In my recurring Fool column "Get Ready for the Bounce," we search for future winners in a pile of 52-week losers. But do we really need to sit around for a whole year, waiting for a fallen stock to bounce back?

 Nope. Sometimes stocks fall hard, in far less time than a year. And like a superball dropped from the balcony, the harder they fall, the higher they bounce. Today, we'll look at a few equities that have suffered dramatic drops over the past week. With a little help from the 170,000 members of Motley Fool CAPS, we hope to find an opportunity or two for you:

Company

 

How Far
From 52-Week High?

Recent Price

CAPS Rating
(out of 5)

Drew Industries (NYSE: DW)

(32%)

$19.18

****

Cliffs Natural Resources (NYSE: CLF)

(20%)

$60.96

****

PDL BioPharma (Nasdaq: PDLI)

(25%)

$5.22

****

Level 3 Communications (Nasdaq: LVLT)

(43%)

$1.01

****

Bank of Ireland (NYSE: IRE)

(83%)

$3.40

****

Companies are selected by screening on finviz.com for abrupt 5% or greater price drops over the past week. 52-week high and recent price data provided by finviz.com. CAPS ratings from Motley Fool CAPS.

Lots of bad news out there ...
A relatively cheerful Mr. Market tacked another 1.4% onto the S&P 500's market cap last week, but not all investors were so fortunate.

A rough week for Irish debt ratings saw Bank of Ireland take yet another tumble. Level 3 Communications -- another stock with liquidity problems -- saw its stock sliced 12% in a day when it was forced to issue another $175 million in convertible debt. Debt woes also seem to be behind Tuesday's tumble at PDL BioPharma, which upped the amount of common stock that lenders would receive for converting their convertible notes into common stock, which increased the risk of shareholder dilution.

Shifting gears to nondebt-related news, Cliffs Natural Resources confided that it won't be producing quite as many of these resources as previously predicted. Blaming an "adverse geological condition" at one of its mines, Cliffs slashed estimates for coal sales defined in tons, reduced its estimated price per ton, and cut guidance on this year's revenue as well. Investors were not amused.

Last but not least, we come to the only stock on this week's list that had nothing bad to announce last week -- and the one stock I think best-positioned to bounce back from its current weakness.

Drew Industries
Actually, Drew Industries' presence on this list -- and its four-star popularity among CAPS members -- is a bit of a mystery. Not a single CAPS member has posted a comment about this key supplier to the RV and manufactured homes industry in more than a year. Yet some of our very best investors, the CAPS All-Stars, are maintaining their bullish stance, and I agree.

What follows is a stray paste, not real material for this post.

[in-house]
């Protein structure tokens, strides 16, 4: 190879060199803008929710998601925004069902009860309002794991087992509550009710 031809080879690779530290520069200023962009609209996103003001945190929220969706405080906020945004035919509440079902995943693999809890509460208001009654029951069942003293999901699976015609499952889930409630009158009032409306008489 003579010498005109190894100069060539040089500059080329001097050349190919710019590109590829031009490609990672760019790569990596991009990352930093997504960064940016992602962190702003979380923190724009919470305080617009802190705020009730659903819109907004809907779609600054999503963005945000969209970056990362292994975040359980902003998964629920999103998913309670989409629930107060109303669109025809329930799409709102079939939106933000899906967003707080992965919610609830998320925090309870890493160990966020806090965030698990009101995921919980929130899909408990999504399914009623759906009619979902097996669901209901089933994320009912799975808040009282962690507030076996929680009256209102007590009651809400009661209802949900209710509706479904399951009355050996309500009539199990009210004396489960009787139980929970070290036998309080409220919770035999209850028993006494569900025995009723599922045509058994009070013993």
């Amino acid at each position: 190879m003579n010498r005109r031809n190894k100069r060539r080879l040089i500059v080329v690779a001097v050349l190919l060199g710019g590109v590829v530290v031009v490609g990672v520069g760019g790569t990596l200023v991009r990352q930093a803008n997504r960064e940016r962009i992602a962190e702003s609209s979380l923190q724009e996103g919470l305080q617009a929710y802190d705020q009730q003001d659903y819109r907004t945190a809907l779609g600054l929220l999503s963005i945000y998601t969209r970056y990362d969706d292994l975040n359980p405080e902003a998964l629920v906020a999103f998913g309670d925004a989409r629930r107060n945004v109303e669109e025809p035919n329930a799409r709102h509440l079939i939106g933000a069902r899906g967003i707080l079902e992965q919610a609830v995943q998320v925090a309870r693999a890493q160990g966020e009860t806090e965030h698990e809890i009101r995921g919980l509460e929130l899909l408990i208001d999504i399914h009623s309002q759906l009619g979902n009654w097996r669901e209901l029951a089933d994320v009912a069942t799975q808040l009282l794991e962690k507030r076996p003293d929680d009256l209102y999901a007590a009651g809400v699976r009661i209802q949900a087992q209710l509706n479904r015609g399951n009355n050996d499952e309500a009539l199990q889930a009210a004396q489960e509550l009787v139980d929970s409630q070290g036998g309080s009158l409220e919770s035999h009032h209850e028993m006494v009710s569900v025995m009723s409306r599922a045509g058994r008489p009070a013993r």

A year ago, All-Star investor Wharton93 predicted that as "the economy improves, the RV market will pick up." Before that, SkinInvest had observed that "baby boomers are hitting that ripe old retirement age soon." Nearly two years ago, eagles22 wrote: "It may take awhile, but this will come around."

Good profits come to those who wait
And come around it has. Just last week, RV manufacturer Thor Industries signaled its optimism by buying Hoosier RV maker Heartland Recreational Vehicles for $210 million, years after Berkshire Hathaway (NYSE: BRK-A) (NYSE: BRK-B) Chairman Warren Buffett first hinted at the industry's attractiveness, buying manufactured homes builder Clayton Homes.

Meanwhile, as the rest of the investing world slept, Drew Industries has quietly outperformed the broader S&P 500, rewarding the patience of our CAPS All-Stars, and adding tons of points to the scorecards. I believe there are more in store. Why? Because while Drew may look expensive on a simple price-to-earnings basis, the company's actually a whole lot cheaper than it appears.  I'd go so far as to say value-priced.

Consider: With $48.1 million in trailing free cash flow, Drew already generates 78% more cash from its business than its reported GAAP earnings suggest. The rapidly growing pile of cash also belies the apparently expensive market cap. Net out the cash Drew has generated, and the company's enterprise value drops to just over $372 million, which is less than eight times the amount of cash Drew generates in a year.

Foolish takeaway
Even with the modest 10% growth rate that analysts predict for Drew, this looks cheap enough to allow Drew's stock to outperform the market for years if all goes as planned. Considering Drew's habit of exceeding expectations and rolling over analyst profits predictions, it seems to me more likely that things will go better than planned.

That's what I think. What I'd really like to know, though, is what you see in Drew's future. All those optimistic predictions we were hearing a few years back -- about baby boomers retiring and buying RVs -- do they still hold true in this economic downturn? Or are oldsters more likely to be left living out of the trunks of their Oldsmobiles, than buying new RVs for retirement?

Click over to Motley Fool CAPS now, and tell us what you think.

Fool contributor Rich Smith does not own shares of any company named above. You can find him on CAPS, publicly pontificating under the handle TMFDitty, where he's currently ranked No. 568 out of more than 170,000 members. The Fool has a disclosure policy.

Berkshire Hathaway is a Motley Fool Inside Value choice and a Motley Fool Stock Advisor recommendation. The Fool owns shares of Berkshire Hathaway. Drew Industries is a Motley Fool Hidden Gems recommendation. 

True to its name, The Motley Fool is made up of a motley assortment of writers and analysts, each with a unique perspective; sometimes we agree, sometimes we disagree, but we all believe in the power of learning from each other through our Foolish community.